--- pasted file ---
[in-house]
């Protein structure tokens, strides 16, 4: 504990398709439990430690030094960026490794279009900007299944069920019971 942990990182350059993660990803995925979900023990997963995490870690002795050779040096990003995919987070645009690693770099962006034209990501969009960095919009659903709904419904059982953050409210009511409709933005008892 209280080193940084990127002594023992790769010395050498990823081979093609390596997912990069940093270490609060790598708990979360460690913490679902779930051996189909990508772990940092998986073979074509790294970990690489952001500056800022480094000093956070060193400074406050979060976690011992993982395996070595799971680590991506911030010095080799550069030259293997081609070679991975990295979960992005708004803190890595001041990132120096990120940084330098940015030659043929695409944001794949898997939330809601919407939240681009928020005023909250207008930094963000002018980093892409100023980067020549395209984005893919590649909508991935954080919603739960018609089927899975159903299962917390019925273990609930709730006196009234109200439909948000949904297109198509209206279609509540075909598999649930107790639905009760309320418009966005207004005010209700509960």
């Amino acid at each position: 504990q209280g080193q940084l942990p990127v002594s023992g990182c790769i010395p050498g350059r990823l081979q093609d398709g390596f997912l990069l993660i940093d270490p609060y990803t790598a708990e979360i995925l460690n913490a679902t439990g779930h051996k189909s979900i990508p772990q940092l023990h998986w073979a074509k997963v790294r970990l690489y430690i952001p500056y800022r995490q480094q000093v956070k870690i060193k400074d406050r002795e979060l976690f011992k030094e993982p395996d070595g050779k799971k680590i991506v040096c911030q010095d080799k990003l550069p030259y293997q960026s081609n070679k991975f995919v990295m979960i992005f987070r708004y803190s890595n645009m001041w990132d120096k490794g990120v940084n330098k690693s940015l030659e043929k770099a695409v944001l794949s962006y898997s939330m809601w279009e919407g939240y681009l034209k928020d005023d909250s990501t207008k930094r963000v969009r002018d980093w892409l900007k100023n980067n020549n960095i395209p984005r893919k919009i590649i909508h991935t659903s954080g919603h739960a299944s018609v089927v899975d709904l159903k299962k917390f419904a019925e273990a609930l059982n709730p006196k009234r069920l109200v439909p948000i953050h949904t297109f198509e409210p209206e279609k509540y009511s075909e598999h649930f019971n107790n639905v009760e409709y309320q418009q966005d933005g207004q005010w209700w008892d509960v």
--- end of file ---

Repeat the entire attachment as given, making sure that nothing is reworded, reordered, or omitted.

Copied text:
[in-house]
């Protein structure tokens, strides 16, 4: 504990398709439990430690030094960026490794279009900007299944069920019971 942990990182350059993660990803995925979900023990997963995490870690002795050779040096990003995919987070645009690693770099962006034209990501969009960095919009659903709904419904059982953050409210009511409709933005008892 209280080193940084990127002594023992790769010395050498990823081979093609390596997912990069940093270490609060790598708990979360460690913490679902779930051996189909990508772990940092998986073979074509790294970990690489952001500056800022480094000093956070060193400074406050979060976690011992993982395996070595799971680590991506911030010095080799550069030259293997081609070679991975990295979960992005708004803190890595001041990132120096990120940084330098940015030659043929695409944001794949898997939330809601919407939240681009928020005023909250207008930094963000002018980093892409100023980067020549395209984005893919590649909508991935954080919603739960018609089927899975159903299962917390019925273990609930709730006196009234109200439909948000949904297109198509209206279609509540075909598999649930107790639905009760309320418009966005207004005010209700509960």
């Amino acid at each position: 504990q209280g080193q940084l942990p990127v002594s023992g990182c790769i010395p050498g350059r990823l081979q093609d398709g390596f997912l990069l993660i940093d270490p609060y990803t790598a708990e979360i995925l460690n913490a679902t439990g779930h051996k189909s979900i990508p772990q940092l023990h998986w073979a074509k997963v790294r970990l690489y430690i952001p500056y800022r995490q480094q000093v956070k870690i060193k400074d406050r002795e979060l976690f011992k030094e993982p395996d070595g050779k799971k680590i991506v040096c911030q010095d080799k990003l550069p030259y293997q960026s081609n070679k991975f995919v990295m979960i992005f987070r708004y803190s890595n645009m001041w990132d120096k490794g990120v940084n330098k690693s940015l030659e043929k770099a695409v944001l794949s962006y898997s939330m809601w279009e919407g939240y681009l034209k928020d005023d909250s990501t207008k930094r963000v969009r002018d980093w892409l900007k100023n980067n020549n960095i395209p984005r893919k919009i590649i909508h991935t659903s954080g919603h739960a299944s018609v089927v899975d709904l159903k299962k917390f419904a019925e273990a609930l059982n709730p006196k009234r069920l109200v439909p948000i953050h949904t297109f198509e409210p209206e279609k509540y009511s075909e598999h649930f019971n107790n639905v009760e409709y309320q418009q966005d933005g207004q005010w209700w008892d509960v």